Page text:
There is a special and mysterious excitement about the birth of anything new. Whether it's a person, an idea, an invention, a work of art, or a business, the limitless possibilities of the future heighten the thrill of the event. Will the newcomer make any more difference than a thousand or a million others? How much and to whom? For good or ill? Or a little of both?
With about 500,000 new business formations a year, it is inevitable that there will be stillbirths and infant deaths. And inevitably some will come into the business world with a far better chance for survival than others. A few are fortunate enough to spring to life full grown by way of the corporate spin-off route. Sometimes we find these particular ventures (even if they are a little light in the profit department at first) a great antidote to the dreary excesses of corpulent corporate merger hogs.
Take a newcomer expected to arrive by the end of the year. Because it is yet to be formally christened, we call it "Child of Itek." Itek Corp. (in which we hasten to say we own no stock; if we did we would tell you) reported its coming blessed event to our neighbor, the Boston Globe.
Itek itself has an impressive and honorable history as a technology growth company. One part of its business has been in the consumer market, making and selling eyeglass lenses and frames. In the past year or so, this division has not done as well as it used to; after earning about $2 million a year in profits on about $60 million in sales, it lost about $100,000 in 1980.
Itek management apparently made some effort to sell the operation, but concluded after a fair test that its stockholders would do better in another way. It is spinning off $40 million of Itek assets plus at least nine of its own executives into a new company that will start life owned by the same stockholders. The new venture starts with 1,500 skilled employees in plants in North Attleboro, Mass., Reading, Pa., Philadelphia, Pa, and Fort Lauderdale, Fla.
The chairman and chief executive officer of the new firm will be Salvadore Macera, presently running three Itek industrial, governmental, and consumer operations with sales of $175 million."Child of Itek" will start life, he estimates, with sales of $50 million. A step down for an executive vice-president of a $355-million sales company? He surely doesn't sound like he thinks so:
For some time I've wanted to run my own company. I have been deeply involved in working with a team and making joint decisions but now is the time for me to get my name out there and call the shots.
I turned 50 and I remember my father saying that was the time to do something you always wanted to do, and for some time I've wanted to run my own company.
Three other things make us think the Itek stockholders may be unusually fortunate in their management. One is that "Child of Itek" is starting life debt-free; the parent is even keeping for later disposition an overseas plant that has been a cash drain. Another is the explanation for the step given by Itek's chairman and CEO:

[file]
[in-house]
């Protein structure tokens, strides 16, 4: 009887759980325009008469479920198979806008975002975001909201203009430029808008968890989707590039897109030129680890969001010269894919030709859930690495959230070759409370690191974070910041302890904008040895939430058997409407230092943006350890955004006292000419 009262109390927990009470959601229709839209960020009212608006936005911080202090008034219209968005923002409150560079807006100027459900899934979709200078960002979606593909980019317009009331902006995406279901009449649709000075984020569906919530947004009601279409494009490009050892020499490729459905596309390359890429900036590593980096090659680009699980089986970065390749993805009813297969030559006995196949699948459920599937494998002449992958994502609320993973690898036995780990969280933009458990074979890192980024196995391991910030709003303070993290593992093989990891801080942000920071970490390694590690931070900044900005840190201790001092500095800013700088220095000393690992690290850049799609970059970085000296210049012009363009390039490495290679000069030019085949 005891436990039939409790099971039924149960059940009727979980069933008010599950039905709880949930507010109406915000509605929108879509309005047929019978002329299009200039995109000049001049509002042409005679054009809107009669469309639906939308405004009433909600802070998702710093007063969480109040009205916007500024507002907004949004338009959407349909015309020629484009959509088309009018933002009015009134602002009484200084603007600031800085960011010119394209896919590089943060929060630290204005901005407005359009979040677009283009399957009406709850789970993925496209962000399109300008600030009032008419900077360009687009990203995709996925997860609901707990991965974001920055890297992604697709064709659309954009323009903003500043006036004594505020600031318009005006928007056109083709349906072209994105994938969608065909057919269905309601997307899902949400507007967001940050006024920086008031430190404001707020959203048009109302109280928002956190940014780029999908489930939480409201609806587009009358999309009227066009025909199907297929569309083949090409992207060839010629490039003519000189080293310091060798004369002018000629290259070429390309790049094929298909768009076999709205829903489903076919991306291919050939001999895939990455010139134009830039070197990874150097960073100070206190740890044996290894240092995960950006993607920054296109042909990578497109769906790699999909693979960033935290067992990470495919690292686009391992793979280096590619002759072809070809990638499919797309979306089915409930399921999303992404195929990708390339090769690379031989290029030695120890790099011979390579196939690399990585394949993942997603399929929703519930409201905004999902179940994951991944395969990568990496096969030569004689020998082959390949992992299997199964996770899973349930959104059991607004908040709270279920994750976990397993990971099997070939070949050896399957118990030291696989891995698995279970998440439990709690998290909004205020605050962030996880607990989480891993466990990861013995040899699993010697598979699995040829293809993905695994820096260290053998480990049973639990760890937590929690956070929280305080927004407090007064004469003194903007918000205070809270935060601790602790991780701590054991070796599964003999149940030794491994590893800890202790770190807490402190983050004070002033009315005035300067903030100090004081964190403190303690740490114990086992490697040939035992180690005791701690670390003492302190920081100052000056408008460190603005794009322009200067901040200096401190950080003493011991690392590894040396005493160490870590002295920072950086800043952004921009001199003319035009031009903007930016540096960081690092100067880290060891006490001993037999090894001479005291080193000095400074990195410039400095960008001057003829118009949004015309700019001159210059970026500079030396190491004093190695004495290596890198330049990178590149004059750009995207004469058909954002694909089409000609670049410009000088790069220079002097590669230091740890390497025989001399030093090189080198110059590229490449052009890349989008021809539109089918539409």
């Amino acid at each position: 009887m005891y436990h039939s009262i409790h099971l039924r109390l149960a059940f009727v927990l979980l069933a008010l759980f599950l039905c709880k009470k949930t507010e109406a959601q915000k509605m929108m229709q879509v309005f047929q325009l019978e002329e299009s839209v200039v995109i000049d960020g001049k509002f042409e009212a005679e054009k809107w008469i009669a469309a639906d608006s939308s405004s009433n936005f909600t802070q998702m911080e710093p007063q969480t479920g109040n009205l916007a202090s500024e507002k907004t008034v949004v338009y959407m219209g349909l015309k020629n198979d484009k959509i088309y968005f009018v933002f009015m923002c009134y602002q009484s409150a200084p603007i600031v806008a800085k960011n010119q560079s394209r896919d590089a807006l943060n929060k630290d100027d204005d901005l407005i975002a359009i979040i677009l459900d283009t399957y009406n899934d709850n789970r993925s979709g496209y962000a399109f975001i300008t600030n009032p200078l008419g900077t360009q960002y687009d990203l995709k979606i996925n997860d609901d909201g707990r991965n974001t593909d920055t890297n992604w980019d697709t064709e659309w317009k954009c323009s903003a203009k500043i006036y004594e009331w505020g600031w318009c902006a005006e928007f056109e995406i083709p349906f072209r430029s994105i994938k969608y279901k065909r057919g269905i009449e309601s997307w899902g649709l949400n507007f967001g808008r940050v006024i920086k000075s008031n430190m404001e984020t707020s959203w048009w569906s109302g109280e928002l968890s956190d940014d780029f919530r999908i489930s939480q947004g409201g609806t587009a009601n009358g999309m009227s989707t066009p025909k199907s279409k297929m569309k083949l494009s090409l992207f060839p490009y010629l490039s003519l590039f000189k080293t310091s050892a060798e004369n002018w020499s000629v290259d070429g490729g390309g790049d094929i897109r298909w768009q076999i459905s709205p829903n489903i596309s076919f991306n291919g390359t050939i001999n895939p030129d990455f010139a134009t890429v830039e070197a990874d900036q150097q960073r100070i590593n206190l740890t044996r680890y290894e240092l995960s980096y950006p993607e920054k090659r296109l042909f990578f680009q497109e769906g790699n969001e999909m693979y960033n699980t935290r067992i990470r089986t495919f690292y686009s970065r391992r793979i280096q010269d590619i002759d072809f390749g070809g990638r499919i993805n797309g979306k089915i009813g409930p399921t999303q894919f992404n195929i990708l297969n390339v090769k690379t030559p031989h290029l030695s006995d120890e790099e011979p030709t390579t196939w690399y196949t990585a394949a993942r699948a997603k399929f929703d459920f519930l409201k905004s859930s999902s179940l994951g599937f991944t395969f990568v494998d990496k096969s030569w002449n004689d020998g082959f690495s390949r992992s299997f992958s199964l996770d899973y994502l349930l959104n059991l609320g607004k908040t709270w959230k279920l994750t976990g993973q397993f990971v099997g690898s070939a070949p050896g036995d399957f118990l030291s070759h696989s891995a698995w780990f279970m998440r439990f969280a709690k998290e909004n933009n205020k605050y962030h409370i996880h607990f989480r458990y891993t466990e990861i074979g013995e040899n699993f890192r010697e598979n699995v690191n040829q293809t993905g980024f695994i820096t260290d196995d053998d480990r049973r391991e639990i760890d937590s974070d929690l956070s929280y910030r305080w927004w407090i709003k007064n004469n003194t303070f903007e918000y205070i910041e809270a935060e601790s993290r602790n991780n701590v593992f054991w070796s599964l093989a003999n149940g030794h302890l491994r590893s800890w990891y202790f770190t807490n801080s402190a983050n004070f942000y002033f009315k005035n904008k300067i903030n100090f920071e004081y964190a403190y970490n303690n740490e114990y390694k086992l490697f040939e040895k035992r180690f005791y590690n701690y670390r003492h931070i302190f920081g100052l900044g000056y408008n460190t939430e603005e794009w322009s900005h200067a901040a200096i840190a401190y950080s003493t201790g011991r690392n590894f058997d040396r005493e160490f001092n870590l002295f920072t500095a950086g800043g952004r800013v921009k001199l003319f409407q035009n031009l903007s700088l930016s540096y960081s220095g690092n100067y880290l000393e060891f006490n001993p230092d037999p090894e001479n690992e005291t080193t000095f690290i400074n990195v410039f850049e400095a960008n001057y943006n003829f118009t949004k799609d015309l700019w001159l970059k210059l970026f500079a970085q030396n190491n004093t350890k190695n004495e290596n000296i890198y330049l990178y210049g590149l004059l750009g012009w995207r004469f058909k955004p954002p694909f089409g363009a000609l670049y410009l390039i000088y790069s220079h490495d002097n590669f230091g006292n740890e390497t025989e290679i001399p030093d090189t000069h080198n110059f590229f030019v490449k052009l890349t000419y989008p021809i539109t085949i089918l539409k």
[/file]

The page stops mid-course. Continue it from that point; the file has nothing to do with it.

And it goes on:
It is the kind of business that demands a lot of entrepreneurial techniques that a large corporation is not suited for.
Finally, whatever the outcome, the Itek stockholders who paid for the assets and the seasoning of the management are going to be the beneficiaries of the new entrepreneurial try. No hassle about whether the price paid by an outsider was high or low. No wondering whether the basis of exchange is really fair or whether or not you should tender. No costly legal contests, antitrust headaches, investment bankers, and the rest of the merger noise. No big plant shutdowns, employee layoffs, or management purges. No wondering about whether it's better or worse for insiders, outsiders, arbitrageurs, or sharks. And the ongoing parent management is free to do more of what it thinks it does best.
As for the American economy, it gets what it needs most: another competitive marketplace entrant out to do the best possible job for its customers and stockholders.
Maybe we're missing something but we think this ought to happen much more often than it does.There probably ought to be some more tax incentives to encourage it -- some things that make the creation of a new and independent business by spinoff much more attractive than the tax-free merger or exchange.
We plan to write about "Child of Itek" again, whatever the future brings it. We'd like to hear from readers about other spinoffs, already tried or being considered. Forty million in assets is a bit bigger than those other 500,000 entrepreneurial newcomers. INC. wishes it and all the others the same hearty "Happy birthday and many happy returns of the day!"